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THEY LIVED HERE - IRVING BERLIN – QNS.com

THEY LIVED HERE – IRVING BERLIN

Music has always had a profound effect on the American public. It is not only catchy tunes that mesmerize listeners, but also the messages buried in the lyrics of a song. No one was more talented at this than Bayside resident Irvin Berlin.
Berlin was born on May 11, 1888 in Siberia, Russia. Actually named Israel Baline, Berlin was one of eight children to Leah and Moses Baline. The family emigrated to New York City in 1893 to escape the persecution of Jews in Russia. They settled into a house overlooking Crocheron Park in Bayside. Berlin was immediately compelled to develop his musical mind.
Berlin's father worked as a shochet, preparing kosher meat for the Jewish community; he also served as the cantor at a local synagogue. Moses Baline died in 1896, forcing Berlin to find a job to support the family at the tender age of eight. Berlin began singing in the streets for pennies. He later found a job as a singing waiter in various restaurants on the Lower East Side.
One of the restaurants he worked at in Chinatown requested that Berlin write a song since a rival restaurant had a song of its own published. Though Berlin never learned to read music, he was able to create his first composition ‘Marie of Sunny Italy' in 1907. Berlin's first big hit came in 1911 with a song titled ‘Alexander's Ragtime Band.' His career as a composer and lyricist took off from here.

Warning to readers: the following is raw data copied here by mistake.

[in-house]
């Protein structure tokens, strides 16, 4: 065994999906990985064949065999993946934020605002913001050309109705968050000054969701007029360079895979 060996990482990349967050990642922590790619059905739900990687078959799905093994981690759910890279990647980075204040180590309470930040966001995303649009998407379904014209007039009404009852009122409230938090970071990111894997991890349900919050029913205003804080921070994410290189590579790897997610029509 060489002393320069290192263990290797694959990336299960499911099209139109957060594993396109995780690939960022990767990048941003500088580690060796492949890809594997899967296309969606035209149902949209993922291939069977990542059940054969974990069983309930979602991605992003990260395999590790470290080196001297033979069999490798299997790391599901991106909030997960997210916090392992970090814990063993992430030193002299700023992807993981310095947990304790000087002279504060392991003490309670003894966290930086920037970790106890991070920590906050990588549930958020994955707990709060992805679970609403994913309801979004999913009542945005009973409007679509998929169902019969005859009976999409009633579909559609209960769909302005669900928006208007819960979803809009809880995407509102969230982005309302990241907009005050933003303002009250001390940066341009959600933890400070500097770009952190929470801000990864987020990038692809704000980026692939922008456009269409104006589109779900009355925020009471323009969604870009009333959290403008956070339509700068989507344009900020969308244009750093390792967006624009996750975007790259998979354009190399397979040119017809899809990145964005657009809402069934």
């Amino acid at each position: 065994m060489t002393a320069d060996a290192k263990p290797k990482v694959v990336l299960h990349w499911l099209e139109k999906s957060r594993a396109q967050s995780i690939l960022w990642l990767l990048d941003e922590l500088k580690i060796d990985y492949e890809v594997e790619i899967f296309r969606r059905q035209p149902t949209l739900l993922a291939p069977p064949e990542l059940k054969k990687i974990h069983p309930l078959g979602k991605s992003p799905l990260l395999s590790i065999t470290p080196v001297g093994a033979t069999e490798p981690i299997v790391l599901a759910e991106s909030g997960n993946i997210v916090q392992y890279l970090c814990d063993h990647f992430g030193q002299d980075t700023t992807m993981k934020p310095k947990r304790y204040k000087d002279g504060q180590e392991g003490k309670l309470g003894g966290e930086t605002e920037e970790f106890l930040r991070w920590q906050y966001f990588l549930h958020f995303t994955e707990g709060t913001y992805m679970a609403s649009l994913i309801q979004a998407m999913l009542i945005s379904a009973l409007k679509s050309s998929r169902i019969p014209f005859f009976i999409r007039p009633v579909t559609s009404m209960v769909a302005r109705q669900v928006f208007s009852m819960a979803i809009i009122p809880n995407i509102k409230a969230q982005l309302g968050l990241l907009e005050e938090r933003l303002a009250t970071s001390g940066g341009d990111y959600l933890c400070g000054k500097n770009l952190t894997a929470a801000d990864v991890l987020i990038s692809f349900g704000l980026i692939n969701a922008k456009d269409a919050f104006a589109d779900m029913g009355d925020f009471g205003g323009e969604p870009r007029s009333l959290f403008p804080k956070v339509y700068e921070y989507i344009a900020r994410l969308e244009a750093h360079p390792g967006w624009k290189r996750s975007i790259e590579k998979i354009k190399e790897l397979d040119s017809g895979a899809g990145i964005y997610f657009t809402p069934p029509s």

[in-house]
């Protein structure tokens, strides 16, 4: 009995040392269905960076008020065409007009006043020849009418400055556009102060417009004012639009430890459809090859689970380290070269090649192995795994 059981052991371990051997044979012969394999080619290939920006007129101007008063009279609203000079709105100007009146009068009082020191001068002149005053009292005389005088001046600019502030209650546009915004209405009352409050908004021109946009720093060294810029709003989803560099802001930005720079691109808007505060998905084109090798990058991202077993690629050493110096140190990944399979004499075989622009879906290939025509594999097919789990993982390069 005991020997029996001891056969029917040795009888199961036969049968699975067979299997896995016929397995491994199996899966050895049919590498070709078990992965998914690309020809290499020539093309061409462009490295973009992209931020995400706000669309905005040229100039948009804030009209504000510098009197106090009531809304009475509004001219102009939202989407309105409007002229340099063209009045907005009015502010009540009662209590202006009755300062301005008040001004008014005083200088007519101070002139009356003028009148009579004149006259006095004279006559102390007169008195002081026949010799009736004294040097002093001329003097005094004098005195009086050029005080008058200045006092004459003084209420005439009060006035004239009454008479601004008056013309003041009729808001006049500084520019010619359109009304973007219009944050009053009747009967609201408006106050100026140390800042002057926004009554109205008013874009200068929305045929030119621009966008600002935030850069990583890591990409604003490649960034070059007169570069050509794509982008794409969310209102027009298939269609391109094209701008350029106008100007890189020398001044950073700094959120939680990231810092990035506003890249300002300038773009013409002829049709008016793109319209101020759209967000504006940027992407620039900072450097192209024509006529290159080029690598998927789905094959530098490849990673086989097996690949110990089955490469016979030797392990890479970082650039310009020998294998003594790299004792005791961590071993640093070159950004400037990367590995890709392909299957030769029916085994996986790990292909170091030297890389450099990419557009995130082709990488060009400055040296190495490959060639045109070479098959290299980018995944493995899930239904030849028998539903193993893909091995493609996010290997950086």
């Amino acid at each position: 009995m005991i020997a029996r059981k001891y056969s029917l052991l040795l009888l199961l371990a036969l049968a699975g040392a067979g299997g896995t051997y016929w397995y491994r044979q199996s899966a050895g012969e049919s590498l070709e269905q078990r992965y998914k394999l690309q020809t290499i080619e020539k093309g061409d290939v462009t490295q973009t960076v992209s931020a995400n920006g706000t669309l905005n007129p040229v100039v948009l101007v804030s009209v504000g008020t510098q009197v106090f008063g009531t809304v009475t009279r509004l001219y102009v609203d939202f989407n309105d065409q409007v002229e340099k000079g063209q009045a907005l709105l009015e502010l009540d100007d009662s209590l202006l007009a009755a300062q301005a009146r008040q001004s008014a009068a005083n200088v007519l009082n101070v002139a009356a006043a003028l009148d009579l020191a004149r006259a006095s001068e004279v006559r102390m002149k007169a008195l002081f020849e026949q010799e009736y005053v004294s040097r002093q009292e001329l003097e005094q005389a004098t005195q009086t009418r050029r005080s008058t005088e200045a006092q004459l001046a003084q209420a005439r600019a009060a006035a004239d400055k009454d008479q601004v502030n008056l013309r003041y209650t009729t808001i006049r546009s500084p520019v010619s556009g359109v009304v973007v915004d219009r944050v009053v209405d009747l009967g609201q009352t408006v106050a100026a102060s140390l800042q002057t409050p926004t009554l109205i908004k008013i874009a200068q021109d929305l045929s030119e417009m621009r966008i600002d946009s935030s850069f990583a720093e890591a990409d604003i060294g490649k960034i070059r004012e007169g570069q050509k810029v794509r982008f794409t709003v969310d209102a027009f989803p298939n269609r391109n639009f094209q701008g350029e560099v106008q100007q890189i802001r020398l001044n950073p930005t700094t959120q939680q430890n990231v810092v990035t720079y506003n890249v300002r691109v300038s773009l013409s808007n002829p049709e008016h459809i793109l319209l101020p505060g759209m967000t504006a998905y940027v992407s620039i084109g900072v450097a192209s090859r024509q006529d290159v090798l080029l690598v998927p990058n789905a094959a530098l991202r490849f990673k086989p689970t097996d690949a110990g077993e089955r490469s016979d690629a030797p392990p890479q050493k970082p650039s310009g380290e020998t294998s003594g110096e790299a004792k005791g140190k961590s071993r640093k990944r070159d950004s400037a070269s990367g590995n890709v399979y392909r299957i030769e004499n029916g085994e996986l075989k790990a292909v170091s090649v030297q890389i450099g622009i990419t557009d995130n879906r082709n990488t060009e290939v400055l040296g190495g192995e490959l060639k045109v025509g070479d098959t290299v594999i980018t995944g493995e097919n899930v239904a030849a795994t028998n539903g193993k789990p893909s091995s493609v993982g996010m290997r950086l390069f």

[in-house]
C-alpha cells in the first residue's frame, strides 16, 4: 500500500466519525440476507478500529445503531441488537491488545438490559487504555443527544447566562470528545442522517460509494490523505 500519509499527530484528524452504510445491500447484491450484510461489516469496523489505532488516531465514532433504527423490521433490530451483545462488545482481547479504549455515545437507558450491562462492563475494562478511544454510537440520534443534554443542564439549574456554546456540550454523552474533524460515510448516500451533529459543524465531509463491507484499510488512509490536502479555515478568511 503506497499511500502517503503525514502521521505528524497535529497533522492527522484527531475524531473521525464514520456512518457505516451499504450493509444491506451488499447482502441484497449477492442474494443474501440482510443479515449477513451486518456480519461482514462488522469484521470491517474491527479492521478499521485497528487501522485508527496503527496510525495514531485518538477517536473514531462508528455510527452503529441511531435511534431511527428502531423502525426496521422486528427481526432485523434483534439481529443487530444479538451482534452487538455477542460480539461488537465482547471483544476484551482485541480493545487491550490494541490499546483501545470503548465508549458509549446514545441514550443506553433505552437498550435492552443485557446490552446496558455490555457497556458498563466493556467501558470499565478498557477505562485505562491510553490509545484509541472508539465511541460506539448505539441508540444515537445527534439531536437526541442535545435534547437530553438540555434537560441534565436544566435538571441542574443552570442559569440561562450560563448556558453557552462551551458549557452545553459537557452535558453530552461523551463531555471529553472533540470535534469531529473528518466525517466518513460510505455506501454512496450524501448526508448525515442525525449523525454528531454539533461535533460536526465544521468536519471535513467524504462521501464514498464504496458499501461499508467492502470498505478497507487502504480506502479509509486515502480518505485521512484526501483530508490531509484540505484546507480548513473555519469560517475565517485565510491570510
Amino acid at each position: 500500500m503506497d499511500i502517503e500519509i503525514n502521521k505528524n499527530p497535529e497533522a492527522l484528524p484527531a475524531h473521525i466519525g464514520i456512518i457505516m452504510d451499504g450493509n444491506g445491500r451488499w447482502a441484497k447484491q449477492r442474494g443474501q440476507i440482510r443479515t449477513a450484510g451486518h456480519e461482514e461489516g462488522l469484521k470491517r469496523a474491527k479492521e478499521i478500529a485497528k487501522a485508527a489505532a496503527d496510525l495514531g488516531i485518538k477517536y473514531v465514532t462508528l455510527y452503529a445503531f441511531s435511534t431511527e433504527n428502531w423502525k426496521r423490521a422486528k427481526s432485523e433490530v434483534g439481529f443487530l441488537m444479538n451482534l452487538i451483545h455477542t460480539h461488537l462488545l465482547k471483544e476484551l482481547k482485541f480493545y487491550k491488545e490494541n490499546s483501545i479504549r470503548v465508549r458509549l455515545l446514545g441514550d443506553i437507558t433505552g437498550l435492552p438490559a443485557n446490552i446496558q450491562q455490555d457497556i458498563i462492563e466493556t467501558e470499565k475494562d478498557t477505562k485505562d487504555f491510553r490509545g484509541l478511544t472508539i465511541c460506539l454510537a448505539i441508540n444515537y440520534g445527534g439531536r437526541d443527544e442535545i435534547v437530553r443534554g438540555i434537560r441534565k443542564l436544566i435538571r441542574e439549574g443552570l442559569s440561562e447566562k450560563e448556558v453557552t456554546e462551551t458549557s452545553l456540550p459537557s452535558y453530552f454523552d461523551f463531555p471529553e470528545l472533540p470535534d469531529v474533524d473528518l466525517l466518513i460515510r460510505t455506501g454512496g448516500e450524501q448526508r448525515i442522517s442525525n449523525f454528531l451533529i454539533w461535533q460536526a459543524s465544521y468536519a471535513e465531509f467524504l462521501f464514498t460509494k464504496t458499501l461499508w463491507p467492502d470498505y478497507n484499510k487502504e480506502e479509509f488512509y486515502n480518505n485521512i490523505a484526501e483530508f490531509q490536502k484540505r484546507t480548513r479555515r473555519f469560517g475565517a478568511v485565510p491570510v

Berlin joined the Army in 1917 to fight in World War I. While in the Army, he wrote the musical ‘Yip, Yip Yaphank.' The show was a success and raised over $150,000, which was used to build a service center at Camp Upton. In 1918, Berlin wrote one of his most famous songs, &#8220God Bless America,” but the song was not immediately released.
As Hitler began to rise in Germany, Berlin decided to revive &#8220God Bless America” and the song was officially released on Armistice Day, November 11, 1938. The song peaked in 1943 with the release of the movie &#8220This is the Army”, featuring &#8220God Bless America” sung by Kate Smith. The song was so popular that it threatened to replace the national anthem. &#8220This is the Army” raised $10 million for Army Emergency Relief.
In 1942, Berlin wrote another of his most popular songs, &#8220White Christmas,” for the musical &#8220Holiday Inn”, which started Bing Crosby and Marjorie Reynolds. The record has sold over 100 million copies worldwide and today is widely considered the song that ushers in the holiday season.
On February 18, 1955, President Dwight D. Eisenhower bestowed upon Berlin a gold medal in recognition of his contributions in composing patriotic songs. Berlin died on September 22, 1989 at the ripe age of 101. Fellow songwriter Jerome Kern said of Berlin, &#8220Irving Berlin has no place in American music. He is American music.”

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